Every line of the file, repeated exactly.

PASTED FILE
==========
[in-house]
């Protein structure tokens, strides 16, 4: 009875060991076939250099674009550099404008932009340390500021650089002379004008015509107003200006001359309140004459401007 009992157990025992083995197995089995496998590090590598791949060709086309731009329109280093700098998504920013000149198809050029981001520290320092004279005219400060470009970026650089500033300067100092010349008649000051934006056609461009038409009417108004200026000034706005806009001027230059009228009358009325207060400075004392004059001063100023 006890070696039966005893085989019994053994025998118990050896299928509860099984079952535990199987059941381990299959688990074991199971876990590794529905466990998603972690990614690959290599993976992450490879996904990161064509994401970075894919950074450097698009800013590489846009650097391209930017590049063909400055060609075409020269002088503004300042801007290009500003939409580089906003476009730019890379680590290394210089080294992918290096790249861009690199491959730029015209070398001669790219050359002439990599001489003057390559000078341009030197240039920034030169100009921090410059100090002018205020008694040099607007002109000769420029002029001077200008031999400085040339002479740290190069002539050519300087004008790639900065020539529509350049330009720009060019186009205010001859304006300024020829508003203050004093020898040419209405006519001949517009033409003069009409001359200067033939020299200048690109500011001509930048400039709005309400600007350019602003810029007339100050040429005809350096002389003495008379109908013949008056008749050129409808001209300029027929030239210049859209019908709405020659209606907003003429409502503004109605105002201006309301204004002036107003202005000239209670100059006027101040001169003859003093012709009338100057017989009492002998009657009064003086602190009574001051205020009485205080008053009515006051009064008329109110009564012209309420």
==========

[in-house]
């Protein structure tokens, strides 16, 4: 009875060991076939250099674009550099404008932009340390500021650089002379004008015509107003200006001359309140004459401007 009992157990025992083995197995089995496998590090590598791949060709086309731009329109280093700098998504920013000149198809050029981001520290320092004279005219400060470009970026650089500033300067100092010349008649000051934006056609461009038409009417108004200026000034706005806009001027230059009228009358009325207060400075004392004059001063100023 006890070696039966005893085989019994053994025998118990050896299928509860099984079952535990199987059941381990299959688990074991199971876990590794529905466990998603972690990614690959290599993976992450490879996904990161064509994401970075894919950074450097698009800013590489846009650097391209930017590049063909400055060609075409020269002088503004300042801007290009500003939409580089906003476009730019890379680590290394210089080294992918290096790249861009690199491959730029015209070398001669790219050359002439990599001489003057390559000078341009030197240039920034030169100009921090410059100090002018205020008694040099607007002109000769420029002029001077200008031999400085040339002479740290190069002539050519300087004008790639900065020539529509350049330009720009060019186009205010001859304006300024020829508003203050004093020898040419209405006519001949517009033409003069009409001359200067033939020299200048690109500011001509930048400039709005309400600007350019602003810029007339100050040429005809350096002389003495008379109908013949008056008749050129409808001209300029027929030239210049859209019908709405020659209606907003003429409502503004109605105002201006309301204004002036107003202005000239209670100059006027101040001169003859003093012709009338100057017989009492002998009657009064003086602190009574001051205020009485205080008053009515006051009064008329109110009564012209309420």